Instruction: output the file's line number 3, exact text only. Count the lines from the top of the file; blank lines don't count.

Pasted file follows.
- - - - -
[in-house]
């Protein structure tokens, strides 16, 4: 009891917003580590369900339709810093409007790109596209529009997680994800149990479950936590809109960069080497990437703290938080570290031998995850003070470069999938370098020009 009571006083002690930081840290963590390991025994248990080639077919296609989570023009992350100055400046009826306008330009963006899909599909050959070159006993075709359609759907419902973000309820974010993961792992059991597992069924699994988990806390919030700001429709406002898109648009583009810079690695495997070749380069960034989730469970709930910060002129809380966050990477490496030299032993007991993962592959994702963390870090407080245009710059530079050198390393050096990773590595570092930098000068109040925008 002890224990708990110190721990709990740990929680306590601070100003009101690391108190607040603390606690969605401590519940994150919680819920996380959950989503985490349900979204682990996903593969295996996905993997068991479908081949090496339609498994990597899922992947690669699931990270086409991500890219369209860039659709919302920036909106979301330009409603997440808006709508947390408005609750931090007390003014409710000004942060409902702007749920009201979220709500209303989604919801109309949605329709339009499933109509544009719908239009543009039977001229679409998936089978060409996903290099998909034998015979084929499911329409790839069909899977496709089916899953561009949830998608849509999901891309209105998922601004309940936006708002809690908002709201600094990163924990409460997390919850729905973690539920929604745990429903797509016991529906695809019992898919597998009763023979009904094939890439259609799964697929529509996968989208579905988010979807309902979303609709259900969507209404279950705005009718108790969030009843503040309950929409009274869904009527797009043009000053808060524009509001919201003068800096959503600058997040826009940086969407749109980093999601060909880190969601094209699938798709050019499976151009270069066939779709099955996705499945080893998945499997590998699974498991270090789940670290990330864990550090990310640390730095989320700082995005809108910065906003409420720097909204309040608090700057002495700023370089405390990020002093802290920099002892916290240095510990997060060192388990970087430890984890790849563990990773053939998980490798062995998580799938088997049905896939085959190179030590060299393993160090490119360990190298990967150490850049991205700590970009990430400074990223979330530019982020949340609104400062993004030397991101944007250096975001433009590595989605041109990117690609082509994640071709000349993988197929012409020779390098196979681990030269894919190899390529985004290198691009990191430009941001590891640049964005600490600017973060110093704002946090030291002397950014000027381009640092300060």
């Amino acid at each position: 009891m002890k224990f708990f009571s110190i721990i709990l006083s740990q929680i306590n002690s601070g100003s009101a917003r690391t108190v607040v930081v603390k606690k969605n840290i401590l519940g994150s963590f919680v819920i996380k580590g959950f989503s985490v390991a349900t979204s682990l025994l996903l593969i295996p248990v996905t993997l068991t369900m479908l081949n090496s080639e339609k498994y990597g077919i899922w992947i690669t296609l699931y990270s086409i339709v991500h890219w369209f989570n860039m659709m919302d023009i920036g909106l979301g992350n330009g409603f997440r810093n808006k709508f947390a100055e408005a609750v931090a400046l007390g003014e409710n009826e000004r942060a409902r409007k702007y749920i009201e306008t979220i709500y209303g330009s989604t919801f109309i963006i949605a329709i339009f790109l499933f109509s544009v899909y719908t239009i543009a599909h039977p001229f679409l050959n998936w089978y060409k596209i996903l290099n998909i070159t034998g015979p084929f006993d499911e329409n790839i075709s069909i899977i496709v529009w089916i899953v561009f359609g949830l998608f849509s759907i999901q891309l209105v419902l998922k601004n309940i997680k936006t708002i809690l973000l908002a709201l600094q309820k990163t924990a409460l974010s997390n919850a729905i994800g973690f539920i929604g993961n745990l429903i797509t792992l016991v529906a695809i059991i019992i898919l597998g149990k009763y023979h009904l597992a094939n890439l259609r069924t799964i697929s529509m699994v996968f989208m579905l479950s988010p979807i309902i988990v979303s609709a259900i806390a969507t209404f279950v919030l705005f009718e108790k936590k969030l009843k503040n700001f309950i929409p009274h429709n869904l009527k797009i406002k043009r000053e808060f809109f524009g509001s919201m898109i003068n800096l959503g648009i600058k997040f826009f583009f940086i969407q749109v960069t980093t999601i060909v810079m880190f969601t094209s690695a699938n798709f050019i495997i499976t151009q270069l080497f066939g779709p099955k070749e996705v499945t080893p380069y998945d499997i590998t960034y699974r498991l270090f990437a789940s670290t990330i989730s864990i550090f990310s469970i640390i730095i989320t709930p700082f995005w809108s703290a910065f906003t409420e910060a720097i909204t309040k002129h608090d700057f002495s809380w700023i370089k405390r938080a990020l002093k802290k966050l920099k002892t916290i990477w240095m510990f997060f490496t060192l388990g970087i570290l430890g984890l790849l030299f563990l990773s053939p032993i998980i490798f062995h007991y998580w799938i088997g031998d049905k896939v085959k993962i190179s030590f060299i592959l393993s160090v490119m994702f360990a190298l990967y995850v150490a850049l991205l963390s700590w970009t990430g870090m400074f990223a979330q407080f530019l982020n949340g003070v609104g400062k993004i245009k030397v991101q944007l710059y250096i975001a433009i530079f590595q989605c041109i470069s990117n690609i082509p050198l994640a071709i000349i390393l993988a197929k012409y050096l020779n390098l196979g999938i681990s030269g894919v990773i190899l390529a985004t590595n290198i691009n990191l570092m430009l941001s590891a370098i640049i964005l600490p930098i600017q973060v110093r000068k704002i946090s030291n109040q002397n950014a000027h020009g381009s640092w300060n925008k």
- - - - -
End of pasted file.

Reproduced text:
């Amino acid at each position: 009891m002890k224990f708990f009571s110190i721990i709990l006083s740990q929680i306590n002690s601070g100003s009101a917003r690391t108190v607040v930081v603390k606690k969605n840290i401590l519940g994150s963590f919680v819920i996380k580590g959950f989503s985490v390991a349900t979204s682990l025994l996903l593969i295996p248990v996905t993997l068991t369900m479908l081949n090496s080639e339609k498994y990597g077919i899922w992947i690669t296609l699931y990270s086409i339709v991500h890219w369209f989570n860039m659709m919302d023009i920036g909106l979301g992350n330009g409603f997440r810093n808006k709508f947390a100055e408005a609750v931090a400046l007390g003014e409710n009826e000004r942060a409902r409007k702007y749920i009201e306008t979220i709500y209303g330009s989604t919801f109309i963006i949605a329709i339009f790109l499933f109509s544009v899909y719908t239009i543009a599909h039977p001229f679409l050959n998936w089978y060409k596209i996903l290099n998909i070159t034998g015979p084929f006993d499911e329409n790839i075709s069909i899977i496709v529009w089916i899953v561009f359609g949830l998608f849509s759907i999901q891309l209105v419902l998922k601004n309940i997680k936006t708002i809690l973000l908002a709201l600094q309820k990163t924990a409460l974010s997390n919850a729905i994800g973690f539920i929604g993961n745990l429903i797509t792992l016991v529906a695809i059991i019992i898919l597998g149990k009763y023979h009904l597992a094939n890439l259609r069924t799964i697929s529509m699994v996968f989208m579905l479950s988010p979807i309902i988990v979303s609709a259900i806390a969507t209404f279950v919030l705005f009718e108790k936590k969030l009843k503040n700001f309950i929409p009274h429709n869904l009527k797009i406002k043009r000053e808060f809109f524009g509001s919201m898109i003068n800096l959503g648009i600058k997040f826009f583009f940086i969407q749109v960069t980093t999601i060909v810079m880190f969601t094209s690695a699938n798709f050019i495997i499976t151009q270069l080497f066939g779709p099955k070749e996705v499945t080893p380069y998945d499997i590998t960034y699974r498991l270090f990437a789940s670290t990330i989730s864990i550090f990310s469970i640390i730095i989320t709930p700082f995005w809108s703290a910065f906003t409420e910060a720097i909204t309040k002129h608090d700057f002495s809380w700023i370089k405390r938080a990020l002093k802290k966050l920099k002892t916290i990477w240095m510990f997060f490496t060192l388990g970087i570290l430890g984890l790849l030299f563990l990773s053939p032993i998980i490798f062995h007991y998580w799938i088997g031998d049905k896939v085959k993962i190179s030590f060299i592959l393993s160090v490119m994702f360990a190298l990967y995850v150490a850049l991205l963390s700590w970009t990430g870090m400074f990223a979330q407080f530019l982020n949340g003070v609104g400062k993004i245009k030397v991101q944007l710059y250096i975001a433009i530079f590595q989605c041109i470069s990117n690609i082509p050198l994640a071709i000349i390393l993988a197929k012409y050096l020779n390098l196979g999938i681990s030269g894919v990773i190899l390529a985004t590595n290198i691009n990191l570092m430009l941001s590891a370098i640049i964005l600490p930098i600017q973060v110093r000068k704002i946090s030291n109040q002397n950014a000027h020009g381009s640092w300060n925008k």